After rearing its ugly head in the early 2000s, the West Nile virus’ effect on Illinois residents had tempered.
But in 2010, human cases started to spike after only five were reported in 2009, according to the Illinois Department of Health. In 2010, there were 61 human cases of West Nile virus, including four deaths. There were 34 human cases and three deaths in 2011.
The figures skyrocketed in 2012. According to Illinois Department of Health data, there were 290 human cases of West Nile, including 12 deaths. Of the 290 human cases, six were in McHenry County.
Last month, the McHenry County Department of Health reported that mosquitoes from a mosquito trap in Harvard tested positive for West Nile virus.
West Nile virus is most commonly spread by infected mosquitoes. It can cause fever, encephalitis (inflammation of the brain) or meningitis (inflammation of the lining of the brain and spinal cord).
There are steps you can take to protect yourself from being bitten by a West Nile-infected mosquito. Follow these tips from the health department:
• Wear shoes, socks, long-sleeved shirts and pants when outdoors for long periods of time or when mosquitoes are most active – usually dawn and dusk.
• When possible, avoid the outdoors during peak biting times – dawn and dusk.
• Spray clothing with insect repellent.
• Apply insect repellent sparingly to exposed skin by following label directions. Some experts recommend lower concentrations for children. Check with your doctor before applying insect repellent on infants, and wash your hands after using insect repellent.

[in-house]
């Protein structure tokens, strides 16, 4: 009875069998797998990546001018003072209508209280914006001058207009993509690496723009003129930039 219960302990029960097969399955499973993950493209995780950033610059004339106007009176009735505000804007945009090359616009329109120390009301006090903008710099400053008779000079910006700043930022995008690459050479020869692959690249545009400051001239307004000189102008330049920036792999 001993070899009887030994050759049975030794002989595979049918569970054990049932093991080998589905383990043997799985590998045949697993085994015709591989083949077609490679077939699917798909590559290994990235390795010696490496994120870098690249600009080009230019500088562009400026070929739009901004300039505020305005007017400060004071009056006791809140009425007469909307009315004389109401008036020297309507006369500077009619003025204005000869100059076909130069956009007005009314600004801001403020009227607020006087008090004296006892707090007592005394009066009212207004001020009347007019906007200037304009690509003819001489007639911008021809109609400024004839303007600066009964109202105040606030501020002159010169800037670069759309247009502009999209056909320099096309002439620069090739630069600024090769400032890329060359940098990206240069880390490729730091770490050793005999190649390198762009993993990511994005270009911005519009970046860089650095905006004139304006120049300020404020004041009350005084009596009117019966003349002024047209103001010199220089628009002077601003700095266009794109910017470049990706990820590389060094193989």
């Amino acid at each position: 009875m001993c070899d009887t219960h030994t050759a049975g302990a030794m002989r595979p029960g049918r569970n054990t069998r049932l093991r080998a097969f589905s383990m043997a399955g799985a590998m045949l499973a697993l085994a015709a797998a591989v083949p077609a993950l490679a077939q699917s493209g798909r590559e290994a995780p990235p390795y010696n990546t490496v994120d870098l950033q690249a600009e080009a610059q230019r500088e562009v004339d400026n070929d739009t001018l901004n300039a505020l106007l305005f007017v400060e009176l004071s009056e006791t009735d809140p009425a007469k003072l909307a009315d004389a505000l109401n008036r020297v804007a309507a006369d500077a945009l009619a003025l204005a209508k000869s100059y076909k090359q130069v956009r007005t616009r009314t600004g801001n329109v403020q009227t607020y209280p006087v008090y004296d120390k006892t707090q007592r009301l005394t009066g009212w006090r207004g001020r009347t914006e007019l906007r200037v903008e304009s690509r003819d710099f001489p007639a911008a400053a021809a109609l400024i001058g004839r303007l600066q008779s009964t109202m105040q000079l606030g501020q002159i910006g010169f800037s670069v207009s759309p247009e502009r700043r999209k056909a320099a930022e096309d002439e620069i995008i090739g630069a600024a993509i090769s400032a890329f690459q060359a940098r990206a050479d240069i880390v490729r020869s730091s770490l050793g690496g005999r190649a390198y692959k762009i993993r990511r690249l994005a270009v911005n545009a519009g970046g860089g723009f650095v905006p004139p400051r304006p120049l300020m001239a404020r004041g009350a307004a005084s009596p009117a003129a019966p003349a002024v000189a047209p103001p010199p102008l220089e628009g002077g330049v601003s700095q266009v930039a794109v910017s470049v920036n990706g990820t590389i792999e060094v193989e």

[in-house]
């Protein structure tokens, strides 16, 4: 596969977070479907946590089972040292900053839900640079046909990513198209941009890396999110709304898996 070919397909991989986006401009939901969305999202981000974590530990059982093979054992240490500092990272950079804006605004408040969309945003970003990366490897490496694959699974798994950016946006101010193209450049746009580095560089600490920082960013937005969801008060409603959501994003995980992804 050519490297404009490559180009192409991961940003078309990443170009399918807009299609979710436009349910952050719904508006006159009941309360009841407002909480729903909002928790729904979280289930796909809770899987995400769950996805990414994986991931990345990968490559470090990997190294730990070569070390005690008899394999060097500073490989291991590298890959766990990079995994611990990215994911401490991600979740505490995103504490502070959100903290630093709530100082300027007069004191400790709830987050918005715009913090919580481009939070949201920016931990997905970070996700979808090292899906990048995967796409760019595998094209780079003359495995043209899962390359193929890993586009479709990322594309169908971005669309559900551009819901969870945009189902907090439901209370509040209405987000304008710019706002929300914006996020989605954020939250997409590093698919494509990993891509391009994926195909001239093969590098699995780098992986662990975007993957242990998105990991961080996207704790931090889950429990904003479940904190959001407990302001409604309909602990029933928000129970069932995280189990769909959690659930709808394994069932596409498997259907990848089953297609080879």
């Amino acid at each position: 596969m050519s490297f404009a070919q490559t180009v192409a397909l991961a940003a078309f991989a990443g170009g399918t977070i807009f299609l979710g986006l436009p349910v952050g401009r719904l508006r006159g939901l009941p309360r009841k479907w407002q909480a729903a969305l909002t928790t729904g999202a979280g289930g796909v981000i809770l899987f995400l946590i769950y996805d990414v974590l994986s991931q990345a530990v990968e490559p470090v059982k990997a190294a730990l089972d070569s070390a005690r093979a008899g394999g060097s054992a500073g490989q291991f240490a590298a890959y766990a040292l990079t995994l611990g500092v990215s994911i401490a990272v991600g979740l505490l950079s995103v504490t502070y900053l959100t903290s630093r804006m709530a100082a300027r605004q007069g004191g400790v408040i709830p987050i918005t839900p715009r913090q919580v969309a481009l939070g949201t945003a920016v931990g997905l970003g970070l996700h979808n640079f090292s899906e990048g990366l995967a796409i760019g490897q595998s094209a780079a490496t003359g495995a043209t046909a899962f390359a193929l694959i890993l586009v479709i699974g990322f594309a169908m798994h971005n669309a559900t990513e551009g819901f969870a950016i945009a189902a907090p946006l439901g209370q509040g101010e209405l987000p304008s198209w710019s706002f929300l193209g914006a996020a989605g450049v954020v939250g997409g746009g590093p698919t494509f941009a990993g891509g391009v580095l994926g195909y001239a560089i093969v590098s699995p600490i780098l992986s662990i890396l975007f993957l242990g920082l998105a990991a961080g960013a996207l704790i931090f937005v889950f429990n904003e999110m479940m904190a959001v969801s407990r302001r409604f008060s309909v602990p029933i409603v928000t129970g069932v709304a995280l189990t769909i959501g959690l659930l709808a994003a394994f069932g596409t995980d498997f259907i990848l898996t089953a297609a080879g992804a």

• Look for EPA-labeled products containing DEET (N,N-diethyl-m-toluamide), Picaridin, oil of lemon eucalyptus or IR3535.
It also is important to eliminate mosquito breeding sites from around your residence. Mosquito eggs can develop in any standing water that lasts more than five to seven days. Follow these health department tips:
• Turn over children’s wading pools and toys when not in use.
• Drill holes in the bottom of recycling and trash containers that are left outdoors.
• Change water in birdbaths twice a week.
• Fix leaky faucets. They provide water where mosquitoes can breed.
• Drill holes in window boxes and flower planters to prevent water from pooling.
• Aerate ornamental ponds or stock with mosquito-eating fish.
• Keep pools clean and chlorinated.
• Eliminate standing water in your property.
Take proper precautions this summer to reduce your exposure to the West Nile virus.